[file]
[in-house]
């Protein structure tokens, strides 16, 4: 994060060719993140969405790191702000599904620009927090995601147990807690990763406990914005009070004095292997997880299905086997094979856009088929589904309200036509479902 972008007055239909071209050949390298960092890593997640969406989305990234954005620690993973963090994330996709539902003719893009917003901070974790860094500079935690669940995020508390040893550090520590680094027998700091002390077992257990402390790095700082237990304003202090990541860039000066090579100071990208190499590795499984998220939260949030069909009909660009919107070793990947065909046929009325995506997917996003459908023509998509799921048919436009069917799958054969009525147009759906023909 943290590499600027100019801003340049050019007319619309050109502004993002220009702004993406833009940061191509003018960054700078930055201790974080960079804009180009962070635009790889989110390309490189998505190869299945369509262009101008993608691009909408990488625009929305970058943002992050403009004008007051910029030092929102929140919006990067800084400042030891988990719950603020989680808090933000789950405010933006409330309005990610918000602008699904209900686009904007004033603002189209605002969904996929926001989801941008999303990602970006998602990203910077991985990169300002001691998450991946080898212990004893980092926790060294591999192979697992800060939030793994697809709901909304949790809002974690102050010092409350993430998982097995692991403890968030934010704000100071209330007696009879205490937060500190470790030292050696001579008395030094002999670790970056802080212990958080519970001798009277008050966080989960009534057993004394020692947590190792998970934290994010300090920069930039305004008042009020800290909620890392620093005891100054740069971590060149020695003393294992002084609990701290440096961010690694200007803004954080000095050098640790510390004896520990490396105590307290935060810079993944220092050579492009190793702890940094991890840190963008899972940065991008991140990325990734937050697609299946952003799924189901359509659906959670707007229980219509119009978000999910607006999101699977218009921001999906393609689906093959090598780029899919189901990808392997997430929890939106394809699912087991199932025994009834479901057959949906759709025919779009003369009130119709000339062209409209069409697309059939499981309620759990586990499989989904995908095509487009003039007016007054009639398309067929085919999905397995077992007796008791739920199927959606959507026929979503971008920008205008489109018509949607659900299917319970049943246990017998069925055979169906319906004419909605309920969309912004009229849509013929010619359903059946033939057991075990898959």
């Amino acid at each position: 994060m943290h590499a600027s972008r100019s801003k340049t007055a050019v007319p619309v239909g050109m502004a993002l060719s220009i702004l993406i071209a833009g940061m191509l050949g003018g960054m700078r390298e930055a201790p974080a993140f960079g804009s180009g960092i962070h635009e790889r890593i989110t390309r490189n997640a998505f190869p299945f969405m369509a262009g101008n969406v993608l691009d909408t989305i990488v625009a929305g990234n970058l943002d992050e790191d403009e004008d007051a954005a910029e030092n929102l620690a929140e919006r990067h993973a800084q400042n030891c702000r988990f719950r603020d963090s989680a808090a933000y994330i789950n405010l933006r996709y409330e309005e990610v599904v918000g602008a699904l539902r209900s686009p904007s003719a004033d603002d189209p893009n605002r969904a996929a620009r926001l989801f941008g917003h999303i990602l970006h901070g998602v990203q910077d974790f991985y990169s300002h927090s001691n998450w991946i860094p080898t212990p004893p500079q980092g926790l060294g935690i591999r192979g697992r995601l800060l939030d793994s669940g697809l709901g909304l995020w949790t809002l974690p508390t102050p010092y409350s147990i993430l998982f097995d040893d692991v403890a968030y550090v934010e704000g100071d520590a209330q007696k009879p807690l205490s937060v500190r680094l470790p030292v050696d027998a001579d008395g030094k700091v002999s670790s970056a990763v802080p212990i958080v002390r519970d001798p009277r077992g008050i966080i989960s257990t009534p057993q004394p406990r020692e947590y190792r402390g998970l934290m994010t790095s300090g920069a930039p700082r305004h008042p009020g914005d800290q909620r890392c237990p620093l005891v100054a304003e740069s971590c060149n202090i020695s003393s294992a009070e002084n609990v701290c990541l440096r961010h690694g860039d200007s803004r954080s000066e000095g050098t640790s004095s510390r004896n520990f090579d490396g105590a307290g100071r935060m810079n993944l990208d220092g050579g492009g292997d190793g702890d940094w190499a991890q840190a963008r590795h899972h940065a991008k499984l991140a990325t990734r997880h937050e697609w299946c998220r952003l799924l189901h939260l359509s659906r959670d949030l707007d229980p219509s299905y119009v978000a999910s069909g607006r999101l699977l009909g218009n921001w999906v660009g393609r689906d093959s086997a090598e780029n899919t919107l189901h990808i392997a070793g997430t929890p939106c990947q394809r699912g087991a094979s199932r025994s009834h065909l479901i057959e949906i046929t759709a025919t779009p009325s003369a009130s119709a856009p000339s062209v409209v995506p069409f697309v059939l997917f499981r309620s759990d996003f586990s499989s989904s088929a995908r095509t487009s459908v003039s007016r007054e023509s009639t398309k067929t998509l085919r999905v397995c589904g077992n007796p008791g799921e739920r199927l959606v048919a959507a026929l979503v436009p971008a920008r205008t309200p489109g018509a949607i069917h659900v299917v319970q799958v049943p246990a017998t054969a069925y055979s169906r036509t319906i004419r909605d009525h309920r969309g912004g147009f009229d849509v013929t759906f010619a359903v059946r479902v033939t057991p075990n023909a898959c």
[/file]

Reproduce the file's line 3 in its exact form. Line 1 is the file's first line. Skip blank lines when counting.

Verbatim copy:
């Amino acid at each position: 994060m943290h590499a600027s972008r100019s801003k340049t007055a050019v007319p619309v239909g050109m502004a993002l060719s220009i702004l993406i071209a833009g940061m191509l050949g003018g960054m700078r390298e930055a201790p974080a993140f960079g804009s180009g960092i962070h635009e790889r890593i989110t390309r490189n997640a998505f190869p299945f969405m369509a262009g101008n969406v993608l691009d909408t989305i990488v625009a929305g990234n970058l943002d992050e790191d403009e004008d007051a954005a910029e030092n929102l620690a929140e919006r990067h993973a800084q400042n030891c702000r988990f719950r603020d963090s989680a808090a933000y994330i789950n405010l933006r996709y409330e309005e990610v599904v918000g602008a699904l539902r209900s686009p904007s003719a004033d603002d189209p893009n605002r969904a996929a620009r926001l989801f941008g917003h999303i990602l970006h901070g998602v990203q910077d974790f991985y990169s300002h927090s001691n998450w991946i860094p080898t212990p004893p500079q980092g926790l060294g935690i591999r192979g697992r995601l800060l939030d793994s669940g697809l709901g909304l995020w949790t809002l974690p508390t102050p010092y409350s147990i993430l998982f097995d040893d692991v403890a968030y550090v934010e704000g100071d520590a209330q007696k009879p807690l205490s937060v500190r680094l470790p030292v050696d027998a001579d008395g030094k700091v002999s670790s970056a990763v802080p212990i958080v002390r519970d001798p009277r077992g008050i966080i989960s257990t009534p057993q004394p406990r020692e947590y190792r402390g998970l934290m994010t790095s300090g920069a930039p700082r305004h008042p009020g914005d800290q909620r890392c237990p620093l005891v100054a304003e740069s971590c060149n202090i020695s003393s294992a009070e002084n609990v701290c990541l440096r961010h690694g860039d200007s803004r954080s000066e000095g050098t640790s004095s510390r004896n520990f090579d490396g105590a307290g100071r935060m810079n993944l990208d220092g050579g492009g292997d190793g702890d940094w190499a991890q840190a963008r590795h899972h940065a991008k499984l991140a990325t990734r997880h937050e697609w299946c998220r952003l799924l189901h939260l359509s659906r959670d949030l707007d229980p219509s299905y119009v978000a999910s069909g607006r999101l699977l009909g218009n921001w999906v660009g393609r689906d093959s086997a090598e780029n899919t919107l189901h990808i392997a070793g997430t929890p939106c990947q394809r699912g087991a094979s199932r025994s009834h065909l479901i057959e949906i046929t759709a025919t779009p009325s003369a009130s119709a856009p000339s062209v409209v995506p069409f697309v059939l997917f499981r309620s759990d996003f586990s499989s989904s088929a995908r095509t487009s459908v003039s007016r007054e023509s009639t398309k067929t998509l085919r999905v397995c589904g077992n007796p008791g799921e739920r199927l959606v048919a959507a026929l979503v436009p971008a920008r205008t309200p489109g018509a949607i069917h659900v299917v319970q799958v049943p246990a017998t054969a069925y055979s169906r036509t319906i004419r909605d009525h309920r969309g912004g147009f009229d849509v013929t759906f010619a359903v059946r479902v033939t057991p075990n023909a898959c």